North Korea test fires new anti-aircraft missile

Latest missile launch comes day after Kim Jong-Un stated that he is willing to restore communication with South Korea.

North Korea test fires new anti-aircraft missile

North Korea announced on Friday that it has successfully test-fired a new type of anti-aircraft missile capable of shooting down its air target.

The country's Academy of Defense Science on Thursday conducted a test of the anti-aircraft missile it has recently developed, state-run media said.

The newly developed missile test aimed to confirm the practicality of operation of the launcher, radar, and all-purpose battle command vehicle, as well as the comprehensive combat performance, Korean Central News Agency (KCNA) reported.

Pak Jong Chon, a member of the Political Bureau's Presidium and secretary of the Central Committee of the Workers' Party of Korea, watched the test launch with leading officials in the field of national defense scientific research.

"The overall test is of very practical significance in studying and developing various prospective anti-aircraft missile systems," KCNA reported, citing the Academy of Defense Science statement.

The remarkable combat performance and the introduction of new key technologies such as twin-rudder control technology and a double-impulse flight engine demonstrated its ability to down air, it added.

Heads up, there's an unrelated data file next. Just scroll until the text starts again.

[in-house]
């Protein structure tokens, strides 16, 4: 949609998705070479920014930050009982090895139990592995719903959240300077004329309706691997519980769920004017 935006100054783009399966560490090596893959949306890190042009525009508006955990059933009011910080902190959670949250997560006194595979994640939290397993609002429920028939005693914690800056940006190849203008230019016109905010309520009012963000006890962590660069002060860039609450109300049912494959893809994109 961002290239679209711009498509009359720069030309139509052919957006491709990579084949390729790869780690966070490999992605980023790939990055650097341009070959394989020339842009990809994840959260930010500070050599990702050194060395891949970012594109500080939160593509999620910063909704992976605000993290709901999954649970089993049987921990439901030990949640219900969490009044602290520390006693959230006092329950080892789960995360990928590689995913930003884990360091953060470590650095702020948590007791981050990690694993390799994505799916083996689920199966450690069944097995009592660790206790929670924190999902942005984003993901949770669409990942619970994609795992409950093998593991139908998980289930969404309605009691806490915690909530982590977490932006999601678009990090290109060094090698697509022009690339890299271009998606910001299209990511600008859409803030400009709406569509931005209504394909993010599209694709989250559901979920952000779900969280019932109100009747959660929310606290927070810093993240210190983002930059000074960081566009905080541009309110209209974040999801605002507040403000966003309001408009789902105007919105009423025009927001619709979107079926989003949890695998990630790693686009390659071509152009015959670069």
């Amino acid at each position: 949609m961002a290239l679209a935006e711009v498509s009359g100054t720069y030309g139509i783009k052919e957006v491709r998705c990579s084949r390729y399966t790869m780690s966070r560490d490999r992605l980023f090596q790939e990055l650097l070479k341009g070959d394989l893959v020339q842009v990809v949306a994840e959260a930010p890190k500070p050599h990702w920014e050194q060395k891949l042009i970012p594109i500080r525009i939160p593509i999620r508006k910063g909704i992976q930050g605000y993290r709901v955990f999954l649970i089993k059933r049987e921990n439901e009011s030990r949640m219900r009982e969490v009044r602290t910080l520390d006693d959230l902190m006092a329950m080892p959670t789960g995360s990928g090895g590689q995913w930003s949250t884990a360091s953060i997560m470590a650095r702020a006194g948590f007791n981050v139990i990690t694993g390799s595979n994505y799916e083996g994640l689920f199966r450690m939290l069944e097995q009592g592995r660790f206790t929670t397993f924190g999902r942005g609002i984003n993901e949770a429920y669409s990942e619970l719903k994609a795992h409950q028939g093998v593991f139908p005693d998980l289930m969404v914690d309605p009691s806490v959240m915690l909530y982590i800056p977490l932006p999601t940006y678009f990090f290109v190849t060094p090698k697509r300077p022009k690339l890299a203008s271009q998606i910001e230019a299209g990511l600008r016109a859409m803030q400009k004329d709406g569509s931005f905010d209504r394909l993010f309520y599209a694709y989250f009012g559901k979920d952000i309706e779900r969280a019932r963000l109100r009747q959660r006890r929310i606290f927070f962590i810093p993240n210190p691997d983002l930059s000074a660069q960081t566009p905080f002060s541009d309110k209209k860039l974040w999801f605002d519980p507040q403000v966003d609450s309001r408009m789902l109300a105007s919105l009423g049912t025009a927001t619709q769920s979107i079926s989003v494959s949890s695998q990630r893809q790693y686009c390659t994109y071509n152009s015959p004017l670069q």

The latest missile launch came just a day after North Korean leader Kim Jong-Un stated that he is willing to restore communication with South Korea, but brushed off US offers for talks as "cunning ways" and "a petty trick" to mask hostilities against Pyongyang.

In an address to the country’s parliament, Kim said relations with Seoul are still “at a crossroads” and it is imperative that South Korean authorities change their “confrontational” attitude toward the North.

On Tuesday, North Korea tested a newly developed hypersonic missile just a week after test-firing two short-range ballistic missiles into the East Sea.

In response to North Korea's latest move, the South Korean unification ministry said it will continue efforts to restart inter-Korean talks while keeping a close watch on the North's next move.

"The unification ministry will keep a close eye on North Korea, as well as our military's further analysis, and continue our efforts to stably manage the situation on the Korean Peninsula by restoring the inter-Korean liaison communication lines and resuming dialogue," Yonhap News Agency quoted Cha Deok-cheol, the ministry's deputy spokesperson as saying.

Tensions have been high on the Korean Peninsula after both Pyongyang and Seoul test-launched ballistic missiles just hours apart last month.

The sudden escalation came as the already fraught relations between the neighbors were further strained by the joint US and South Korean military drills in August.

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Hüseyin Demir

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